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2017 Word of the Year

Gotham

[goth-uh m, goh-thuh m for 1; got-uh m, goh-thuh m for 2] /ˈgɒθ əm, ˈgoʊ θəm for 1; ˈgɒt əm, ˈgoʊ θəm for 2/
noun
1.
a journalistic nickname for New York City.
2.
an English village, proverbial for the foolishness of its inhabitants.
Related forms
Gothamite, noun
Dictionary.com Unabridged
Based on the Random House Dictionary, © Random House, Inc. 2017.
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Examples from the Web for Gotham
Contemporary Examples
Historical Examples
  • He was showing the sights of Gotham to a friend, and was proud of his knowledge.

    Garrison's Finish W. B. M. Ferguson
  • They have passed through the slums of literature and of the East Side of Gotham.

    'Charge It' Irving Bacheller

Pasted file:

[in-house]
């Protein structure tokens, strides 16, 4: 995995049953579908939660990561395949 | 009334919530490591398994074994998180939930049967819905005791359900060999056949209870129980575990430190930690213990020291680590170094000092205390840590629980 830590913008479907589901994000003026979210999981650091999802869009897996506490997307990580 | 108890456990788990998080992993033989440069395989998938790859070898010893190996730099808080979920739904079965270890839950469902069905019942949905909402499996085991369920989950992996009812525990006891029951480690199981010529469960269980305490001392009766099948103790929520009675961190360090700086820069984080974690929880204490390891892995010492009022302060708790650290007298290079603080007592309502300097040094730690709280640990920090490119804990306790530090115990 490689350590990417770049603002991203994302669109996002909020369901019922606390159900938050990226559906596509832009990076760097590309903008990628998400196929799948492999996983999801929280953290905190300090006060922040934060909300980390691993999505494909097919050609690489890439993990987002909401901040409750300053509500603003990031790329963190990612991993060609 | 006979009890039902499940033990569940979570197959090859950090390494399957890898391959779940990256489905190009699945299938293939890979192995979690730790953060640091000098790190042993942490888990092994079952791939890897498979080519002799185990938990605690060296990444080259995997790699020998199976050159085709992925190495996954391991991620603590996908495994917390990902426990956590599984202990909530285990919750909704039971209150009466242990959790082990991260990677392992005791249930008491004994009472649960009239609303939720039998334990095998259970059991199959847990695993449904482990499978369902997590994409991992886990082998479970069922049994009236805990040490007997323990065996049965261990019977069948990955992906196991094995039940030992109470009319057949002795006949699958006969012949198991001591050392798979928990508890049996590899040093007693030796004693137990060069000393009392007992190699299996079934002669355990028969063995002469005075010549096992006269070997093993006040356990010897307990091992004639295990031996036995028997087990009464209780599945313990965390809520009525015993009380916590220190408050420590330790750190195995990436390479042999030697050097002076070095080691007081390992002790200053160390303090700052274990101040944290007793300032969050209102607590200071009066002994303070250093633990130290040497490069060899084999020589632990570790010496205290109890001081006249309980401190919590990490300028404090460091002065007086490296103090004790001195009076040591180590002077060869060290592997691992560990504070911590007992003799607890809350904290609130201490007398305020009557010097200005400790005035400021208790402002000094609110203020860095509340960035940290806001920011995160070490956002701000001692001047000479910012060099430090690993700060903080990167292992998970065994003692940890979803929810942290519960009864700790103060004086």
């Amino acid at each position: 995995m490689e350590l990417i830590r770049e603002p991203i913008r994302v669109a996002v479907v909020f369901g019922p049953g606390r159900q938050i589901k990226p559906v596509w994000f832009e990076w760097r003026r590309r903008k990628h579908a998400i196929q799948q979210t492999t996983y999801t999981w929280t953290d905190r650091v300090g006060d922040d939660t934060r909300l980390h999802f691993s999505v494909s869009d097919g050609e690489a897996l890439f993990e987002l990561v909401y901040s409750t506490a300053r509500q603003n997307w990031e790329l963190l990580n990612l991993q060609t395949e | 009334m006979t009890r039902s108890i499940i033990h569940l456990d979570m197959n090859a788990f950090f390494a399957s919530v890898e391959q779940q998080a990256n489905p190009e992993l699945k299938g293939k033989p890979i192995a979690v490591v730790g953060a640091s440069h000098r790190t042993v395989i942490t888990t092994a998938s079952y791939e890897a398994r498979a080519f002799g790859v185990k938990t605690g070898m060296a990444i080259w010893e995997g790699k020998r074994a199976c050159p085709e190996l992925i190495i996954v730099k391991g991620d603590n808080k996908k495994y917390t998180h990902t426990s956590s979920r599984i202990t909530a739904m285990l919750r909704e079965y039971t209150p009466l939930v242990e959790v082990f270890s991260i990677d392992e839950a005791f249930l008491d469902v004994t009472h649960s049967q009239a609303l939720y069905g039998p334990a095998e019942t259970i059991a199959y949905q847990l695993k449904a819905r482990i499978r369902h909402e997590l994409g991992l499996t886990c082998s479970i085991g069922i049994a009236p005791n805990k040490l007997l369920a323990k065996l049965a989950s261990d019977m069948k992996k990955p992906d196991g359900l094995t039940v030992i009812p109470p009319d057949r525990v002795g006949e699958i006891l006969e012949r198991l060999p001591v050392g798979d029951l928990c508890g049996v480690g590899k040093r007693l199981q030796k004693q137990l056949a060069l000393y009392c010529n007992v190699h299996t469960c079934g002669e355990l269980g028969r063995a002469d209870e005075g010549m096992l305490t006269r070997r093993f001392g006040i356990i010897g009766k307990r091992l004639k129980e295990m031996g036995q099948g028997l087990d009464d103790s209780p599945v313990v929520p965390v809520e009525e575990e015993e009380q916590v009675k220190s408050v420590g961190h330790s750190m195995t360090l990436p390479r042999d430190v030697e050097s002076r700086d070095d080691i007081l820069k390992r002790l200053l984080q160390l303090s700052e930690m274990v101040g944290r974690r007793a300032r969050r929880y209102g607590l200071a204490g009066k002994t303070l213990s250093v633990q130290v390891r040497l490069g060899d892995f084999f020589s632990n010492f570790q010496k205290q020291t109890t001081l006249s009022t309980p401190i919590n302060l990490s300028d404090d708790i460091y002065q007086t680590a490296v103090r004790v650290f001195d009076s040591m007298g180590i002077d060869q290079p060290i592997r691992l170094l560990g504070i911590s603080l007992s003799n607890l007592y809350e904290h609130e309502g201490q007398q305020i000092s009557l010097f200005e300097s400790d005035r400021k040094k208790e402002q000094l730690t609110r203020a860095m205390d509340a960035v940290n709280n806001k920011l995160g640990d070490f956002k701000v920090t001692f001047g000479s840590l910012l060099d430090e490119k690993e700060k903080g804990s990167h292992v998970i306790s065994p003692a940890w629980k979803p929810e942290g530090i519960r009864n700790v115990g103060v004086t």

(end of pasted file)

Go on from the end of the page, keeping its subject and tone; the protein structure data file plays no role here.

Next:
• And now to my tale, now to finish forever the story of my experiences in Gotham!

    Old Fogy James Huneker
  • "You can have the Gotham stage this afternoon," said Mr. Goble.

    Jill the Reckless P. G. (Pelham Grenville) Wodehouse
  • When speaking of the city of New York do not refer to it as "Gotham."

    The Complete Bachelor Walter Germain
Word Origin and History for Gotham

"New York City," first used by Washington Irving, 1807, based on "Merrie Tales of the Mad Men of Gotham" (1460), a collection of legendary stories of English villagers alternately wise and foolish. There is a village of this name in Nottinghamshire, originally Gatham (1086), in Old English, "Enclosure (literally 'homestead') where goats are kept." It is unknown if this was the place intended.

Online Etymology Dictionary, © 2010 Douglas Harper
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